The Controlled Substances Act (CSA) was passed in 1970 by the Congress of Richard Nixon and soon after signed into law. Under the terms of the CSA, the Food and Drug Administration (FDA) and the Drug Enforcement Agency (DEA) would be responsible for classifying drugs into one of five categories called “schedules” based on their supposed abuse potential or known medical applications. In theory, Schedule I drugs have the highest abuse potential with no medical purpose. They also carry the heaviest penalties associated with their use or possession. Schedule V drugs, on the other end of the spectrum, have medical applications but also have a low abuse potential.
The CSA has been amended several times. One major amendment was introduced in 2000, the Hillory J. Farias and Samantha Reid Date-Rape Drug Prohibition Act. Under this amendment, gamma-hydroxybutyric acid (GHB) was placed into Schedule I, and sodium oxybate was placed into Schedule III.
Schedule I drugs
Drugs with high abuse potential that have no known medical use. Currently, the drugs listed under Schedule I include:
Historically, the scheduling of many of these controlled substances is subject more to political whims rather than to scientific principles. Several studies have been published demonstrating a significant clinical benefit of many Schedule I drugs.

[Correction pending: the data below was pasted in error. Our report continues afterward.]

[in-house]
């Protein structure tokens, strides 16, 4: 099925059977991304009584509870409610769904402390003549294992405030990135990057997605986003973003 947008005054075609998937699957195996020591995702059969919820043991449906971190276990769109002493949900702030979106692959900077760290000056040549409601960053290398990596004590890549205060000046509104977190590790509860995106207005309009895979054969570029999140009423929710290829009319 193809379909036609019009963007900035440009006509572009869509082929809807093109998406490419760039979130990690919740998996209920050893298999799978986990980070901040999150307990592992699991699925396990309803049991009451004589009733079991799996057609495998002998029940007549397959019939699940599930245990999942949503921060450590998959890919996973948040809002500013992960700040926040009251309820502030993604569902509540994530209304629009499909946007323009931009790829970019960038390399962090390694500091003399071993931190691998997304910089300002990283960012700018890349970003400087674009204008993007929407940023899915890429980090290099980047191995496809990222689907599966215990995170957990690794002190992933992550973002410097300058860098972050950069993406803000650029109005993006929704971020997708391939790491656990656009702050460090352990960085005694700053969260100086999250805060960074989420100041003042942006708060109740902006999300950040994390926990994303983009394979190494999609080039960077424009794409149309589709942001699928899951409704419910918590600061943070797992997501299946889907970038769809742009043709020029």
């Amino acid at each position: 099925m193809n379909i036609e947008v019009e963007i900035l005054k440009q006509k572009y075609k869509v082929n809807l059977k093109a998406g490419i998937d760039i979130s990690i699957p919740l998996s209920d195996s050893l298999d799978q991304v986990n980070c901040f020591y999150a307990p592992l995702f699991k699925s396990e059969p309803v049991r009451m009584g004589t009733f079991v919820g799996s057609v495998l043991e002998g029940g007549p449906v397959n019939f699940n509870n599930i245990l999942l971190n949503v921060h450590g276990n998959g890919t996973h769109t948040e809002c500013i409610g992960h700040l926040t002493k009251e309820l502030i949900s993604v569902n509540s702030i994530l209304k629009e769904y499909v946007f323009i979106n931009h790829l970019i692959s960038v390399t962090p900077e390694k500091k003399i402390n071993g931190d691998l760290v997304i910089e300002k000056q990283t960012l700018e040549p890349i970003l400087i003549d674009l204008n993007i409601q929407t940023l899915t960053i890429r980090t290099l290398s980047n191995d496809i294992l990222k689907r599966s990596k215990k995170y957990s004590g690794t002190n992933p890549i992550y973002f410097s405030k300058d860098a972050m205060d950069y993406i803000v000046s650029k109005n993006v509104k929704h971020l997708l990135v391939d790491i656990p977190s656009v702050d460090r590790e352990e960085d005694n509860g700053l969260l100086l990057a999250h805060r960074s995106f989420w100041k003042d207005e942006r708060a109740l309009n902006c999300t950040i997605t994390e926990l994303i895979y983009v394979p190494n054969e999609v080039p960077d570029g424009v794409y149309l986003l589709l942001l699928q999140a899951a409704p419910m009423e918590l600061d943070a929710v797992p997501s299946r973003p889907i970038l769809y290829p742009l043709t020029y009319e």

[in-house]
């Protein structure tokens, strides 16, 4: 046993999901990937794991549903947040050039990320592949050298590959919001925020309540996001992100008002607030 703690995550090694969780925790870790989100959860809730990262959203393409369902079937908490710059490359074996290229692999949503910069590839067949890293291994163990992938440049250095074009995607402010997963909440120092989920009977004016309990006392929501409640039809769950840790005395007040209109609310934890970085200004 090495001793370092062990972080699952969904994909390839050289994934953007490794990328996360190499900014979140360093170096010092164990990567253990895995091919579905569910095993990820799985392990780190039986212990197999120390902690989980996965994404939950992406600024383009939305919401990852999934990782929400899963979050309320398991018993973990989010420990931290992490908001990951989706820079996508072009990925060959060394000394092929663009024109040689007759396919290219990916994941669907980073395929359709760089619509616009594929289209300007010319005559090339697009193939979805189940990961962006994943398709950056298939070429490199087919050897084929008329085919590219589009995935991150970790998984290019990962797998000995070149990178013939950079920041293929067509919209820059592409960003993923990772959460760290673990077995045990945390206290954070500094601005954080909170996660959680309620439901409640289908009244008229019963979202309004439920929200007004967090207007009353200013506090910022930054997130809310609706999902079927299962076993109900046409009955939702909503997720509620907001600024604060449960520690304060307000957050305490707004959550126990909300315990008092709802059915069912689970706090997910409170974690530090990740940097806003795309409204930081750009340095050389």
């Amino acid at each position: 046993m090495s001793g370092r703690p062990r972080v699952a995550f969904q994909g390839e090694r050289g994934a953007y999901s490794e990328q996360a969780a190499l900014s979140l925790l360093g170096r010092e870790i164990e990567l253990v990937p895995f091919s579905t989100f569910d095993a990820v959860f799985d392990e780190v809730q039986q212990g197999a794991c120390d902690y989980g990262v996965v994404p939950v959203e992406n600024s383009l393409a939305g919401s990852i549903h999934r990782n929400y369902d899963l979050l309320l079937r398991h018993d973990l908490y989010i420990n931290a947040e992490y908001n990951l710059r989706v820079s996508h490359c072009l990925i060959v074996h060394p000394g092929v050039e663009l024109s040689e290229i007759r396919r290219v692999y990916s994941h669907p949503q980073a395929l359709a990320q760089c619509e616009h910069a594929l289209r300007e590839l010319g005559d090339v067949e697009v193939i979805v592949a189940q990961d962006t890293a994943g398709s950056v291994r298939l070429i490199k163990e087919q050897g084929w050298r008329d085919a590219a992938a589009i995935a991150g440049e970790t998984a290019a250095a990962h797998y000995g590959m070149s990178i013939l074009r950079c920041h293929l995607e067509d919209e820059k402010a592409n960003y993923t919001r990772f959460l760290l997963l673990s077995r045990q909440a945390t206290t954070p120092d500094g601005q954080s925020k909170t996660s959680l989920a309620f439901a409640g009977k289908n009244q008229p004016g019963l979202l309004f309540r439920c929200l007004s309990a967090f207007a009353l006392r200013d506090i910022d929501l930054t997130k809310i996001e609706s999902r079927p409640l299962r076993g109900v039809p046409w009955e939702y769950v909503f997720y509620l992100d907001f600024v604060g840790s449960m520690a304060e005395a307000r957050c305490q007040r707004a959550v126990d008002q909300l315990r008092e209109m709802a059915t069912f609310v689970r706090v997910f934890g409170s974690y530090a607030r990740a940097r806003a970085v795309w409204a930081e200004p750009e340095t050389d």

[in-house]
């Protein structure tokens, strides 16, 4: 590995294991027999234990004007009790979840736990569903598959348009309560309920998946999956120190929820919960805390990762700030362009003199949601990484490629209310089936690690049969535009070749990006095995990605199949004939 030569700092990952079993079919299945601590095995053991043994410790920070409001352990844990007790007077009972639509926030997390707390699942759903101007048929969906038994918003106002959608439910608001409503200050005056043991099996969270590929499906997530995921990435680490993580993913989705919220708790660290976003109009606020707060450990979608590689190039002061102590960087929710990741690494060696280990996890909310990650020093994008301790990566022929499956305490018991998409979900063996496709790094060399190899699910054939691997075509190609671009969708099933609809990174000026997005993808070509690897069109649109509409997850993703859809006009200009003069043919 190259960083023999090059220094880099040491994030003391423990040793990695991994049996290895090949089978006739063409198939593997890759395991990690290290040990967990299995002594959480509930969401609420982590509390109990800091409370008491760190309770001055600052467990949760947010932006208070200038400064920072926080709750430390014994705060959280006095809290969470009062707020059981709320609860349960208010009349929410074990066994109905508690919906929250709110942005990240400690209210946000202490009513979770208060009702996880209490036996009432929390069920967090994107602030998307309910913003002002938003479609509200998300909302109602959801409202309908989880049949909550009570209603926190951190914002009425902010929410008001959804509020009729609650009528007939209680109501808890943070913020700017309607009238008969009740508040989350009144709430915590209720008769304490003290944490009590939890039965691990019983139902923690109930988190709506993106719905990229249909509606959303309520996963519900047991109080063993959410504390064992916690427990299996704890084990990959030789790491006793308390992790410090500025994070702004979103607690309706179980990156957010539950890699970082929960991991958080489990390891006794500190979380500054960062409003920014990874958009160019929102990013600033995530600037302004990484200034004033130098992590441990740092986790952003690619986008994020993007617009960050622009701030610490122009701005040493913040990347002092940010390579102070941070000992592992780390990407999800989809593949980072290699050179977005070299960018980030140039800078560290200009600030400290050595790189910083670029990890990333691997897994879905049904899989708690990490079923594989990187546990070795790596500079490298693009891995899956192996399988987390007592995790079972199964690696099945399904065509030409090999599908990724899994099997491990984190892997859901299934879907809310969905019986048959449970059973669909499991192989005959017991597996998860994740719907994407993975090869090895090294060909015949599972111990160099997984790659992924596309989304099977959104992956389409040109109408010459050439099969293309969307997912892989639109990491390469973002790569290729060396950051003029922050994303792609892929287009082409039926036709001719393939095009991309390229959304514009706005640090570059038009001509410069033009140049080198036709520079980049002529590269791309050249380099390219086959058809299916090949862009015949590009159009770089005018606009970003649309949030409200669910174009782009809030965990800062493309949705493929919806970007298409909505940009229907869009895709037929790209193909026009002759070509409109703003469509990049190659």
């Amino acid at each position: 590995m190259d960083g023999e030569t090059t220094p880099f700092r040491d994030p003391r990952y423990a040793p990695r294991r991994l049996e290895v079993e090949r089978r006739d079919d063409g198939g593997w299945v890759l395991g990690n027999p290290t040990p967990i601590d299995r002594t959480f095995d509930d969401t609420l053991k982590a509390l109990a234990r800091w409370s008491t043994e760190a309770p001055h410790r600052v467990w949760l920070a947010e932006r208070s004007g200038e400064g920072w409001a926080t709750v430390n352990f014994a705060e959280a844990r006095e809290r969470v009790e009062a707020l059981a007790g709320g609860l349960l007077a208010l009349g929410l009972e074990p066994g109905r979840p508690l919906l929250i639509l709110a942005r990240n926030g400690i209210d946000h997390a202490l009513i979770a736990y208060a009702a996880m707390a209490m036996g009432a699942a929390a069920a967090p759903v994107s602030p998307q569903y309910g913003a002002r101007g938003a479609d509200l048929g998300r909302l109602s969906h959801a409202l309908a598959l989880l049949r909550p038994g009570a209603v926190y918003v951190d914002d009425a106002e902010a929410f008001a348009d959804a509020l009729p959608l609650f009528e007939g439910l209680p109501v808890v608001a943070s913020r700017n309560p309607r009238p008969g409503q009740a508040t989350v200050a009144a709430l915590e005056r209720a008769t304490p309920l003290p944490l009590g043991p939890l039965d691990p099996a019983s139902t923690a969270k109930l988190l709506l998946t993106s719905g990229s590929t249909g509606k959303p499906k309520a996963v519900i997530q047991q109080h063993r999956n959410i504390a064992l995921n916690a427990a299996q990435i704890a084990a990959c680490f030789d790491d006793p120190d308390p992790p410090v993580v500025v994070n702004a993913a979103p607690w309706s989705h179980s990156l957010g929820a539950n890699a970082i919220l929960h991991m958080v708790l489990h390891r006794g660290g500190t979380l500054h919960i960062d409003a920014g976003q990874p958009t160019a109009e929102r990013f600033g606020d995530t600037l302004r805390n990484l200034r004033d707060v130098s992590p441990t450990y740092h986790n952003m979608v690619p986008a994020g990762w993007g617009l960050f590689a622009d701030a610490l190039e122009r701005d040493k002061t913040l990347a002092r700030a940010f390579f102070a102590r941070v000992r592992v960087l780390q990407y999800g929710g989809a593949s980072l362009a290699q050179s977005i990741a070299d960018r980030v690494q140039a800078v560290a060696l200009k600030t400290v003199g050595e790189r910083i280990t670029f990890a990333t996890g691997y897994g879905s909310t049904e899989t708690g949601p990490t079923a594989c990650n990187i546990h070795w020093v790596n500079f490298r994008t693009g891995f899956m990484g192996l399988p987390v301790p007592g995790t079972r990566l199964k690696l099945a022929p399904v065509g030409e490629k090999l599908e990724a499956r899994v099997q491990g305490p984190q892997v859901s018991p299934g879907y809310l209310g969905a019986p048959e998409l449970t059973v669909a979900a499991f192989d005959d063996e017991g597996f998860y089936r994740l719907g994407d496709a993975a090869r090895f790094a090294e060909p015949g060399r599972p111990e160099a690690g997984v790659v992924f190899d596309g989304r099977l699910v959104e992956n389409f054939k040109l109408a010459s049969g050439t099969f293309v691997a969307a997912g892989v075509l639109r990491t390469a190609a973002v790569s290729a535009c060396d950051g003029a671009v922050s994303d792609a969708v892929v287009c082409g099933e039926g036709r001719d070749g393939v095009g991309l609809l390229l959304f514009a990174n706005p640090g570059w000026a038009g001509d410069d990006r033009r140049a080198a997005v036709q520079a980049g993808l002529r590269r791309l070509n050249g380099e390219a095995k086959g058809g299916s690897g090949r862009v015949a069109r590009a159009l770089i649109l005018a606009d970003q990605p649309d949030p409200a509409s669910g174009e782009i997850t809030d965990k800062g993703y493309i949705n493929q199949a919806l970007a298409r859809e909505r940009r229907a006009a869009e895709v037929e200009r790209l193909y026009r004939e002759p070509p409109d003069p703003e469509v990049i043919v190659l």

Schedule II drugs
These drugs have a high potential for abuse, but also have a documented medical application. These drugs may only be distributed under prescription or in case of an emergency. These drugs include:
Schedule III drugs
Drugs classified under Schedule III have a lower abuse potential than Schedule I or Schedule II drugs. They have a medically identified purpose, but may still produce a form of dependence if used improperly. They currently include:
Barbiturates with an intermediate time course of action (talbutal or butalbital)
Dihydrocodeine when compounded with other substances, to a certain dosage and concentration.
Schedule IV drugs
Schedule IV drugs generally have low abuse potential, and have a use in the clinical setting. There is a risk of dependence, but this may depend on use of drugs that are schedule III or up. Some schedule IV drugs include:
Benzodiazepines (Xanax, valium)
Schedule V drugs
As with above, schedule V drugs are those with low abuse potential and a clinical use. These drugs may lead to dependence if abused. Some schedule V drugs are listed below:
Anticonvulsants such as pregabalin
Antidiarrheal drugs (some are psychoactive)
Promethazine + codeine as a cough suppressant